Whether writing about communication, or simply chatting over lunch, the word meaning is quite often encountered. Because it is a common word that we all use frequently, it is easy to forget something very important about it. While always present within an individual mind, meaning is never fully transferable. I am commenting on this complex matter early in the book, because everything said later, in every chapter, is subject to this limitation – a limitation inherent in all communication.

The meaning attributed to any message by the receiver can never be exactly the same as the meaning intended by the sender, because they are different people, with different sense organs and different cognitive function. There are also many other factors which influence the degree to which the receiver's meaning differs from the sender's meaning.

In the case of a word or phrase, the surrounding words or phrases usually provide useful clues. Language features (such as formal, informal and idiomatic language) and sentence structure (sometimes called syntactical grammar) also provide extra information. In the case of speech, factors such as timing, stress and intonation are very significant.

The overall structure and organisation of the communication (sometimes called textual grammar) must also be considered, as should the individual characteristics of the sender and the receiver. Any concurrent messages, especially non-verbal ones, will also exert an influence, as will other factors such as the pre-existing knowledge of each communicator and the relationship between the communicators.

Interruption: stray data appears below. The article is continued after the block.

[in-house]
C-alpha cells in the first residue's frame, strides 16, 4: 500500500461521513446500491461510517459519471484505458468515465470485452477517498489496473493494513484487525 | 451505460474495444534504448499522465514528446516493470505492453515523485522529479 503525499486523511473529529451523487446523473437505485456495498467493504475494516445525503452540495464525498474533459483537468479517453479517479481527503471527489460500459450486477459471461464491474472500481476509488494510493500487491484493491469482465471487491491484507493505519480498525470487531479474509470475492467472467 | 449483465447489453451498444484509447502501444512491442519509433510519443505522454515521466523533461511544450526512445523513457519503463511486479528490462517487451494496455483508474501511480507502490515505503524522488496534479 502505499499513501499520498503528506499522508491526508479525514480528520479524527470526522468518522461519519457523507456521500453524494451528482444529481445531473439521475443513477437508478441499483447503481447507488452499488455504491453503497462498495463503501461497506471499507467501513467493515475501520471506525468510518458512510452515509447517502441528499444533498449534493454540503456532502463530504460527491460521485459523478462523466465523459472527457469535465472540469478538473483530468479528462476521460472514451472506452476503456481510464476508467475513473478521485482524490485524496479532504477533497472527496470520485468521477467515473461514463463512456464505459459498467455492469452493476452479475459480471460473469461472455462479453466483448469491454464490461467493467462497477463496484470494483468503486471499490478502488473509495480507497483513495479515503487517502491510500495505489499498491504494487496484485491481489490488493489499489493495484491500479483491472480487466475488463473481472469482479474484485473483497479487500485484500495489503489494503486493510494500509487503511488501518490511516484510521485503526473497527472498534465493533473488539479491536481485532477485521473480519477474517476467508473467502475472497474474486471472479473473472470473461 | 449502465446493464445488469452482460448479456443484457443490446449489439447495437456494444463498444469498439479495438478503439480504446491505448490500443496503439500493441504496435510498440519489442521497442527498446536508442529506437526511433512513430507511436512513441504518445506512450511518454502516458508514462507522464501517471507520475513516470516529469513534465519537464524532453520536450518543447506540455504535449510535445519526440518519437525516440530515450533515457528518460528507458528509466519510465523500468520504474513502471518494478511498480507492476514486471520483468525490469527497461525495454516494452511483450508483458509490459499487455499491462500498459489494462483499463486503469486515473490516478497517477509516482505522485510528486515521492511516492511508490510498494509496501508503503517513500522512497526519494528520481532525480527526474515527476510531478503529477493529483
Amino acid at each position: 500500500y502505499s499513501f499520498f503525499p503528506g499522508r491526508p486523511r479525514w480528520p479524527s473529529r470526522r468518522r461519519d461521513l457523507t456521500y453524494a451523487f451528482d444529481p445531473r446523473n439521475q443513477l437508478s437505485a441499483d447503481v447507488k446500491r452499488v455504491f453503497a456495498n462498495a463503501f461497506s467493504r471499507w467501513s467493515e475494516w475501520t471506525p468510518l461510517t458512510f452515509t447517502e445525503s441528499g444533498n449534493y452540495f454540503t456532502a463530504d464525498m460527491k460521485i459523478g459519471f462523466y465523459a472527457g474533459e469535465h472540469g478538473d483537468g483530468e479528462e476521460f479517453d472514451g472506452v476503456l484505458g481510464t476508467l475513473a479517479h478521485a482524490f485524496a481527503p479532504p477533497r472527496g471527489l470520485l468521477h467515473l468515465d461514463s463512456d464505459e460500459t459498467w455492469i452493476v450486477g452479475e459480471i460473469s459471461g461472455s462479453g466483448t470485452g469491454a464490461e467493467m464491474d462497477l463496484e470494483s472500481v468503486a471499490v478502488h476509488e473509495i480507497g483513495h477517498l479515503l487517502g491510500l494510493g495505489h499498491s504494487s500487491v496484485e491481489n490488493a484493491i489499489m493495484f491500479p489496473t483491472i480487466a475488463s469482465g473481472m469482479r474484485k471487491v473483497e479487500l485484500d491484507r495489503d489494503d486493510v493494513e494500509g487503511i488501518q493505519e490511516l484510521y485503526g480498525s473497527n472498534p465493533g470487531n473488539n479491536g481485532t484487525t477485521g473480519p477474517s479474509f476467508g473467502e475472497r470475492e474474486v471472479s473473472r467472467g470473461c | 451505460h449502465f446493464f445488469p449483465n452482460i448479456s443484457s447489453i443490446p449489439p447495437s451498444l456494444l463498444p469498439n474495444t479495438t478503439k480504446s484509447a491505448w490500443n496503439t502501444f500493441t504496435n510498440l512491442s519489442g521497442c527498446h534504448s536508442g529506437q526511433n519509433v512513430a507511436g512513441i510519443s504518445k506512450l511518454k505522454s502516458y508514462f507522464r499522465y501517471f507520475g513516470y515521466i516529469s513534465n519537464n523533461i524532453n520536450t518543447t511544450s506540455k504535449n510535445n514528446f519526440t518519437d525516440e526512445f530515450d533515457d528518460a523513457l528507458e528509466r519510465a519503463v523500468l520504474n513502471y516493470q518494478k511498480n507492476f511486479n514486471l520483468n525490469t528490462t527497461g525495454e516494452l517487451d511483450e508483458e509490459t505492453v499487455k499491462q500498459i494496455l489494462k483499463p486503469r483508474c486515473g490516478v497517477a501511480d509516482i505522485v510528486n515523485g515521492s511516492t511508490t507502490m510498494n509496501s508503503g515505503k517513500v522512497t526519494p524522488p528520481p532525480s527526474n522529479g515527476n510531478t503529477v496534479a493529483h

The method by which a message is delivered, and the form in which it arrives, will inevitably have an impact on the receiver. The purpose of the communication and the audience to which it is directed are also very relevant. The overall situation in which the communication occurs, and the local – and more distant – events surrounding it, also play their part.

These various things which influence the meaning attributed to an instance of communication are often referred to as the context of that communication. However, context is not always applied in such a broad way. Sometimes it is used to refer to particular aspects of the influences surrounding a message.

Do the preceding paragraphs mean that communication is doomed to constant failure? There is more than one answer to that question. One could argue that the transfer of a representation of some information to the mind of the receiver is all that can be expected of the communication process. From that viewpoint, the process might be considered successful, even if the meaning attributed is not the meaning intended.

However, that view of communication will not satisfy everybody. Many will wish to share their intended meanings as closely as possible with their target audiences, no matter how small or large those audiences may be. In order to do that, communication must become an art as well as a science.

There will be examples of ways in which meaning can be influenced in most of the chapters in this book. In addition, in Appendix 1, information and meaning will be addressed at a little more length. This will still not be sufficient to scratch the metaphorical surfaces of these elusive concepts, but I hope it will at least give an idea of their nature and significance.